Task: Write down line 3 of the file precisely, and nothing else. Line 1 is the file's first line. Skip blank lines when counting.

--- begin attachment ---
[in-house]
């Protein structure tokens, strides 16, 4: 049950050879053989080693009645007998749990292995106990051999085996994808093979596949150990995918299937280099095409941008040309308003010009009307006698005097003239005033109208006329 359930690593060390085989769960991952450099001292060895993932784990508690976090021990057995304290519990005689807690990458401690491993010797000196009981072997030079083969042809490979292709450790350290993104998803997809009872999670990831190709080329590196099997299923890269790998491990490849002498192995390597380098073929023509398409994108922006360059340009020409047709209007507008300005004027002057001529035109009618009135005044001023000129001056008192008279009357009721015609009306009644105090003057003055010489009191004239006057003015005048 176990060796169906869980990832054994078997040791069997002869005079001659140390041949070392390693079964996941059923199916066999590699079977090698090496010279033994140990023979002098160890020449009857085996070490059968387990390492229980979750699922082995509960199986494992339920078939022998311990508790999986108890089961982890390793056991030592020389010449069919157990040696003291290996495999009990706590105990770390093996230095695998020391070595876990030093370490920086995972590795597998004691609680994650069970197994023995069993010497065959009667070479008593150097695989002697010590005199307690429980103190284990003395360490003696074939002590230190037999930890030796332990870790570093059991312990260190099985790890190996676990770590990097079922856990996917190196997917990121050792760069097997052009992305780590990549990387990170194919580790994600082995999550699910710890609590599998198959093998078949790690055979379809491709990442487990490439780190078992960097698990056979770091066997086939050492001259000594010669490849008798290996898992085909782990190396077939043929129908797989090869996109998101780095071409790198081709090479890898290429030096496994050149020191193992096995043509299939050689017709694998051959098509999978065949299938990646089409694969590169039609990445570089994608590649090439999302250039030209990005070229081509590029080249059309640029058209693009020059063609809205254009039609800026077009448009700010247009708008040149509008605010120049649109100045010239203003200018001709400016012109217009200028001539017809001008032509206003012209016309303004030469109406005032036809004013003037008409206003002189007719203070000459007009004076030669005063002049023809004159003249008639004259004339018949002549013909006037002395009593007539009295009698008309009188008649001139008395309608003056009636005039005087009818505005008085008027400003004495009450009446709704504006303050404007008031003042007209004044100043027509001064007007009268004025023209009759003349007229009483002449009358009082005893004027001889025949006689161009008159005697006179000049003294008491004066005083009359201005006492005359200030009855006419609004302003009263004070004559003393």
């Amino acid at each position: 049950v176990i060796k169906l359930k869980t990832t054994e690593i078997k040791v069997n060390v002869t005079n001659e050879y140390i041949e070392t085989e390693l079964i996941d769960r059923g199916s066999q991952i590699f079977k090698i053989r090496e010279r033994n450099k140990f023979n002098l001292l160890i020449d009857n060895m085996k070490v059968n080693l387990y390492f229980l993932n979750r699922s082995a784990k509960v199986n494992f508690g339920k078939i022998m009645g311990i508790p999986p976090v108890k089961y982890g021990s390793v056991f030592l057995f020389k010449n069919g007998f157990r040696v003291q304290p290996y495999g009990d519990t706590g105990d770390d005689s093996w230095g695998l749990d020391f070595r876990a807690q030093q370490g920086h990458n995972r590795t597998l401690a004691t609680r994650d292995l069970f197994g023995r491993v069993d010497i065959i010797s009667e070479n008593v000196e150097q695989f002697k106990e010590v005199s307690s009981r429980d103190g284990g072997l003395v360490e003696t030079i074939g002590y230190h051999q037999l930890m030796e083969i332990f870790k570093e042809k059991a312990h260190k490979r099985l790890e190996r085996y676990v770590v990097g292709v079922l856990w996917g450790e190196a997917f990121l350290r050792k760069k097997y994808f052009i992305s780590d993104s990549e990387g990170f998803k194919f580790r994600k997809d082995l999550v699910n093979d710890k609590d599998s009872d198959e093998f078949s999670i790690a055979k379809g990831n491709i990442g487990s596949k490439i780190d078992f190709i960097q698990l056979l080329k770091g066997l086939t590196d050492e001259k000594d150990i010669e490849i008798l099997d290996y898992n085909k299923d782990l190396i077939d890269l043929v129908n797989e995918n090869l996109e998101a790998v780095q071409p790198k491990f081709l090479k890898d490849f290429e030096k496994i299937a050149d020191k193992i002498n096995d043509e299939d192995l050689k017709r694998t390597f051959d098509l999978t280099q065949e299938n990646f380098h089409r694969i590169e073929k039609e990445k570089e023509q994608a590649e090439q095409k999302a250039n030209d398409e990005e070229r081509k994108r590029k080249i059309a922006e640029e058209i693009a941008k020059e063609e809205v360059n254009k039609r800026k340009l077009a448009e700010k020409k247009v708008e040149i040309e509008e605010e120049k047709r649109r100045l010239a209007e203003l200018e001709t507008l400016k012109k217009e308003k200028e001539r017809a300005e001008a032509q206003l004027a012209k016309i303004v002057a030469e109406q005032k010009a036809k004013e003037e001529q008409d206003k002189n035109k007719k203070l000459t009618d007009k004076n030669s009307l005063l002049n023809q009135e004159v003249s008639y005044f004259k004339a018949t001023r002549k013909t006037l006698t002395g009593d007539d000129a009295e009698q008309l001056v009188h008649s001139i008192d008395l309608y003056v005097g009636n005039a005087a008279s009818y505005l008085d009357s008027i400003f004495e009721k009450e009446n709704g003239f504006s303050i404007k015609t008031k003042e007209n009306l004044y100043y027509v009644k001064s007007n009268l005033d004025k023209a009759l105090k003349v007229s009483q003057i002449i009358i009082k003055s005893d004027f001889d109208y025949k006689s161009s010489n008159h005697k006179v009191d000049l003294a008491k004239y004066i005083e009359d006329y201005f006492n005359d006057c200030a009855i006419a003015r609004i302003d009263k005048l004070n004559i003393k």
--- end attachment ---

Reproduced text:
């Amino acid at each position: 049950v176990i060796k169906l359930k869980t990832t054994e690593i078997k040791v069997n060390v002869t005079n001659e050879y140390i041949e070392t085989e390693l079964i996941d769960r059923g199916s066999q991952i590699f079977k090698i053989r090496e010279r033994n450099k140990f023979n002098l001292l160890i020449d009857n060895m085996k070490v059968n080693l387990y390492f229980l993932n979750r699922s082995a784990k509960v199986n494992f508690g339920k078939i022998m009645g311990i508790p999986p976090v108890k089961y982890g021990s390793v056991f030592l057995f020389k010449n069919g007998f157990r040696v003291q304290p290996y495999g009990d519990t706590g105990d770390d005689s093996w230095g695998l749990d020391f070595r876990a807690q030093q370490g920086h990458n995972r590795t597998l401690a004691t609680r994650d292995l069970f197994g023995r491993v069993d010497i065959i010797s009667e070479n008593v000196e150097q695989f002697k106990e010590v005199s307690s009981r429980d103190g284990g072997l003395v360490e003696t030079i074939g002590y230190h051999q037999l930890m030796e083969i332990f870790k570093e042809k059991a312990h260190k490979r099985l790890e190996r085996y676990v770590v990097g292709v079922l856990w996917g450790e190196a997917f990121l350290r050792k760069k097997y994808f052009i992305s780590d993104s990549e990387g990170f998803k194919f580790r994600k997809d082995l999550v699910n093979d710890k609590d599998s009872d198959e093998f078949s999670i790690a055979k379809g990831n491709i990442g487990s596949k490439i780190d078992f190709i960097q698990l056979l080329k770091g066997l086939t590196d050492e001259k000594d150990i010669e490849i008798l099997d290996y898992n085909k299923d782990l190396i077939d890269l043929v129908n797989e995918n090869l996109e998101a790998v780095q071409p790198k491990f081709l090479k890898d490849f290429e030096k496994i299937a050149d020191k193992i002498n096995d043509e299939d192995l050689k017709r694998t390597f051959d098509l999978t280099q065949e299938n990646f380098h089409r694969i590169e073929k039609e990445k570089e023509q994608a590649e090439q095409k999302a250039n030209d398409e990005e070229r081509k994108r590029k080249i059309a922006e640029e058209i693009a941008k020059e063609e809205v360059n254009k039609r800026k340009l077009a448009e700010k020409k247009v708008e040149i040309e509008e605010e120049k047709r649109r100045l010239a209007e203003l200018e001709t507008l400016k012109k217009e308003k200028e001539r017809a300005e001008a032509q206003l004027a012209k016309i303004v002057a030469e109406q005032k010009a036809k004013e003037e001529q008409d206003k002189n035109k007719k203070l000459t009618d007009k004076n030669s009307l005063l002049n023809q009135e004159v003249s008639y005044f004259k004339a018949t001023r002549k013909t006037l006698t002395g009593d007539d000129a009295e009698q008309l001056v009188h008649s001139i008192d008395l309608y003056v005097g009636n005039a005087a008279s009818y505005l008085d009357s008027i400003f004495e009721k009450e009446n709704g003239f504006s303050i404007k015609t008031k003042e007209n009306l004044y100043y027509v009644k001064s007007n009268l005033d004025k023209a009759l105090k003349v007229s009483q003057i002449i009358i009082k003055s005893d004027f001889d109208y025949k006689s161009s010489n008159h005697k006179v009191d000049l003294a008491k004239y004066i005083e009359d006329y201005f006492n005359d006057c200030a009855i006419a003015r609004i302003d009263k005048l004070n004559i003393k």